5 Hydration Mistakes That Make a Workout Harder

5 Hydration Mistakes That Make a Workout Harder

Two factors that can greatly impact your exercise performance: low glycogen stores and inadequate fluid intake. Your body is made of 60% water and your brain is between 75% and 85% water. No wonder even mild dehydration negatively affects mood AND athletic performance. If you’re feeling fatigued, weak, lightheaded, dizzy when you bend over or get up off the exercise mat, you’re likely dehydrated, but mild dehydration can cause subtler symptoms like lack of motivation and reduced performance. It’s important to get the hydration thing right – but not everyone does. Here are some of the most common hydration mistakes.

Counting on Thirst as an Indicator of when to Drink

When you need fluid, your body will let you know, right? It will, but only after you’re already mildly dehydrated. Your body usually doesn’t send you a strong thirst signal until you’re around 2% dehydrated. This degree of dehydration is enough to negatively impact your exercise performance and make a workout feel harder. Plus, you’re more likely to get a painful muscle cramp when your fluid and electrolytes are out of balance. Don’t forget, you also need water for adequate joint lubrication.

The key is to not reach the point that you’re thirsty, because once you do you’re already too far behind and will have problems “catching up.” Dehydration decreases fluid volume in your blood vessels, and your heart has to work harder to pump blood and oxygen to tissues. Your brain is also hit hard by lack of fluids and you may experience decreased motivation, excessive fatigue, lightheadedness or dizziness.

Not Monitoring Your Fluid Intake

How do you know whether you’re drinking enough fluid? In general, you should drink 15 to 20 ounces of water an hour before a workout and another glass within 30 minutes of your workout. The hydration guidelines mentioned are for the average person.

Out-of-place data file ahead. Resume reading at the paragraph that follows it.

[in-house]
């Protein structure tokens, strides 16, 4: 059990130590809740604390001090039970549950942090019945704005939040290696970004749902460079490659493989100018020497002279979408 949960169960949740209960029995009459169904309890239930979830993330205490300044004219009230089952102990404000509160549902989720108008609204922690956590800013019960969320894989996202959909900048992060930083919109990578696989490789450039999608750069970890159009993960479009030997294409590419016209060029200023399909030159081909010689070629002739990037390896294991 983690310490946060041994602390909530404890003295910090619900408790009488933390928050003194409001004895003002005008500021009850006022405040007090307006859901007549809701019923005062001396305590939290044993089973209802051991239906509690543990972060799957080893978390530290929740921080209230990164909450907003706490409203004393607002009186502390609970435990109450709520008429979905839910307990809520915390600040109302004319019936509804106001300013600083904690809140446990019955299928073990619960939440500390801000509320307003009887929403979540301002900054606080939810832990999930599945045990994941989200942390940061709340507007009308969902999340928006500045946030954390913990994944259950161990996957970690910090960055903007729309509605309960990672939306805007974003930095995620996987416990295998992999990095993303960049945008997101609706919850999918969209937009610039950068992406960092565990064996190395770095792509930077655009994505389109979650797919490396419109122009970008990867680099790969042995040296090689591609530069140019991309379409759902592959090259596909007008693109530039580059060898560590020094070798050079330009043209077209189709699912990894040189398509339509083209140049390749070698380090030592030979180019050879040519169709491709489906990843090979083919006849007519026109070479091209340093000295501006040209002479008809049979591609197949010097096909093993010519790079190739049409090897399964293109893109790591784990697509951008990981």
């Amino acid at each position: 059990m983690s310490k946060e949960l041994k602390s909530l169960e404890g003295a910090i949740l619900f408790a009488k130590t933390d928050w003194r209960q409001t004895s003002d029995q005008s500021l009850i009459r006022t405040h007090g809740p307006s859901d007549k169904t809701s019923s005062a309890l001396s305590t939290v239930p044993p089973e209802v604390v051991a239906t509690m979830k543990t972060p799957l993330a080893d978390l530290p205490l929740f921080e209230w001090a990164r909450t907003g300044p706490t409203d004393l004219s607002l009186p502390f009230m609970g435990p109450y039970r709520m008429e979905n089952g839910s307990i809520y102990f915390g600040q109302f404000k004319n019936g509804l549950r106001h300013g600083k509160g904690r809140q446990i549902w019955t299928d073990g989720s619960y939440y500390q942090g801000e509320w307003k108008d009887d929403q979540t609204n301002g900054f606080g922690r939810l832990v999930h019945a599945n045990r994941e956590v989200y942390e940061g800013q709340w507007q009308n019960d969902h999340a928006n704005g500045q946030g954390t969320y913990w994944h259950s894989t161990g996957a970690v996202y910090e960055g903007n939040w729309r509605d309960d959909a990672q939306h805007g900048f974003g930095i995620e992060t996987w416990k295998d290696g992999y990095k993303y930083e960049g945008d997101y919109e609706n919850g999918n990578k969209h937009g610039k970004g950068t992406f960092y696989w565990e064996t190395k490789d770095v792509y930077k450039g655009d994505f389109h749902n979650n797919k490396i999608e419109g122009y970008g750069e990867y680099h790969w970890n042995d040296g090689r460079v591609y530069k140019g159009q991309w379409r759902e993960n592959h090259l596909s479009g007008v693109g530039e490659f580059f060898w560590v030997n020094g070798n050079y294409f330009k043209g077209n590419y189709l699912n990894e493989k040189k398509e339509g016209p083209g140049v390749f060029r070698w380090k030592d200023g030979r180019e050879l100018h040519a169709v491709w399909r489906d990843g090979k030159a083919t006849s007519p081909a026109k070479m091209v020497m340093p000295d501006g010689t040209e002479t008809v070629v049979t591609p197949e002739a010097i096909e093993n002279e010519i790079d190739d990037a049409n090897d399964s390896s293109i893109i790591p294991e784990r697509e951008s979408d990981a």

If you’re working out in a very warm environment, are pregnant or taking certain medications, like diuretics, you may need to drink even more fluids. There are two ways to determine whether you’re meeting your body’s fluid requirements: weigh before and after your workout and by monitoring the color of your urine.

To use the weight method, weigh yourself before exercising and again when you finish. If your weight has dropped more than 2 pounds, you’re not drinking enough fluids before and during your workout. Once you know how much your weight has fallen, drink 2.5 glasses of water for every pound lost to replenish your body’s fluid stores.

Urine color is also a reasonable indicator of hydration status. If you’re consuming enough fluids, your urine should be pale yellow to clear in color. If it’s darker, you’re suffering some degree of dehydration.

Assuming Water is Good Enough in Every Hydration Situation

For exercise lasting less than 90 minutes in a relatively cool environment, water is sufficient as a hydration beverage. This isn’t necessarily true with longer periods of exercise or when you’re exercising in a hot environment. When you sweat you lose water and sodium. If you lose a significant amount of sodium and rehydrate with water, you dilute out the sodium in your bloodstream and tissues even more.